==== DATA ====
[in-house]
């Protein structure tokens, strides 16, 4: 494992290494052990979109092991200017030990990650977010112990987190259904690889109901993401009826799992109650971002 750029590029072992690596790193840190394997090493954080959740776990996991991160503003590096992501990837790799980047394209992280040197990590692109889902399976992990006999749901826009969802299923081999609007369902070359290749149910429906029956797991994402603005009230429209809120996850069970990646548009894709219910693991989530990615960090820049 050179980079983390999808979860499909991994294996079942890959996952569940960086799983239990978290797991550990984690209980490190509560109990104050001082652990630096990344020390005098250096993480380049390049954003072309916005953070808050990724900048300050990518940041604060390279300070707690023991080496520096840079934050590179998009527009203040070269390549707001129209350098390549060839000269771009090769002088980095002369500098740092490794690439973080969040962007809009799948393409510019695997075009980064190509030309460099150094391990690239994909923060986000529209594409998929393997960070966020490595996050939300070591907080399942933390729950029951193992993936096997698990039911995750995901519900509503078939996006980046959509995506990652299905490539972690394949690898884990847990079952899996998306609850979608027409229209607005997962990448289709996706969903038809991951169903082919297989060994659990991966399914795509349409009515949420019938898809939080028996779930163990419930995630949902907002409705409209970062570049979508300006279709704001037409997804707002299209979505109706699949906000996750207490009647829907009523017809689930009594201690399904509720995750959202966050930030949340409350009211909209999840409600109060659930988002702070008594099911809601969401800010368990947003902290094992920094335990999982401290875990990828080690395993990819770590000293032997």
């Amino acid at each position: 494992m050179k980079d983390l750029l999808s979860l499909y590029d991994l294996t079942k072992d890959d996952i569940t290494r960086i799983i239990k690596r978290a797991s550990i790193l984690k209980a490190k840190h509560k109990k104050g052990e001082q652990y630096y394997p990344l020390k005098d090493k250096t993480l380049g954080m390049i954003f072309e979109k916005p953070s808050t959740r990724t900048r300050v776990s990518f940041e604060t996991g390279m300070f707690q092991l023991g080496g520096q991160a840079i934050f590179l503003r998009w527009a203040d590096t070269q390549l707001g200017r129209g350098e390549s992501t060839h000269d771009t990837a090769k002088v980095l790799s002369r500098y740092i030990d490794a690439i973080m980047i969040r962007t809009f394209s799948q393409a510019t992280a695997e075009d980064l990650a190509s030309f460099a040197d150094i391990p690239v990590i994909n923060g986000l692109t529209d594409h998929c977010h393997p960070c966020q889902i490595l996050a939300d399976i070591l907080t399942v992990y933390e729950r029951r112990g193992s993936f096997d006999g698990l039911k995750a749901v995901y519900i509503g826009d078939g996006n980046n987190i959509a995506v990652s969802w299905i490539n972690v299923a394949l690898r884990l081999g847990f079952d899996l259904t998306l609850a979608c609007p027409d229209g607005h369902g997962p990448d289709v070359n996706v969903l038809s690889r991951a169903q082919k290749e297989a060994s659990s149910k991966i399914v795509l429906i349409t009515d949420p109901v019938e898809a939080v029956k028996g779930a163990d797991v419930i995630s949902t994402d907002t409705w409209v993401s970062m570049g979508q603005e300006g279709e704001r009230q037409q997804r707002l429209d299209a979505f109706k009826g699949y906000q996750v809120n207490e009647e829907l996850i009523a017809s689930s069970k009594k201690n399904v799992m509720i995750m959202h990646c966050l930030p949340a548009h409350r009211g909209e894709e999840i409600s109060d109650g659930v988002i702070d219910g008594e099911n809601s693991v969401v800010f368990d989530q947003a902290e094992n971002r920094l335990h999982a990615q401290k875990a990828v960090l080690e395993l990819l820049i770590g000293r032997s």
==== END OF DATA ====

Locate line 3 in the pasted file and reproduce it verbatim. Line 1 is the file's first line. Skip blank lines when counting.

């Amino acid at each position: 494992m050179k980079d983390l750029l999808s979860l499909y590029d991994l294996t079942k072992d890959d996952i569940t290494r960086i799983i239990k690596r978290a797991s550990i790193l984690k209980a490190k840190h509560k109990k104050g052990e001082q652990y630096y394997p990344l020390k005098d090493k250096t993480l380049g954080m390049i954003f072309e979109k916005p953070s808050t959740r990724t900048r300050v776990s990518f940041e604060t996991g390279m300070f707690q092991l023991g080496g520096q991160a840079i934050f590179l503003r998009w527009a203040d590096t070269q390549l707001g200017r129209g350098e390549s992501t060839h000269d771009t990837a090769k002088v980095l790799s002369r500098y740092i030990d490794a690439i973080m980047i969040r962007t809009f394209s799948q393409a510019t992280a695997e075009d980064l990650a190509s030309f460099a040197d150094i391990p690239v990590i994909n923060g986000l692109t529209d594409h998929c977010h393997p960070c966020q889902i490595l996050a939300d399976i070591l907080t399942v992990y933390e729950r029951r112990g193992s993936f096997d006999g698990l039911k995750a749901v995901y519900i509503g826009d078939g996006n980046n987190i959509a995506v990652s969802w299905i490539n972690v299923a394949l690898r884990l081999g847990f079952d899996l259904t998306l609850a979608c609007p027409d229209g607005h369902g997962p990448d289709v070359n996706v969903l038809s690889r991951a169903q082919k290749e297989a060994s659990s149910k991966i399914v795509l429906i349409t009515d949420p109901v019938e898809a939080v029956k028996g779930a163990d797991v419930i995630s949902t994402d907002t409705w409209v993401s970062m570049g979508q603005e300006g279709e704001r009230q037409q997804r707002l429209d299209a979505f109706k009826g699949y906000q996750v809120n207490e009647e829907l996850i009523a017809s689930s069970k009594k201690n399904v799992m509720i995750m959202h990646c966050l930030p949340a548009h409350r009211g909209e894709e999840i409600s109060d109650g659930v988002i702070d219910g008594e099911n809601s693991v969401v800010f368990d989530q947003a902290e094992n971002r920094l335990h999982a990615q401290k875990a990828v960090l080690e395993l990819l820049i770590g000293r032997s």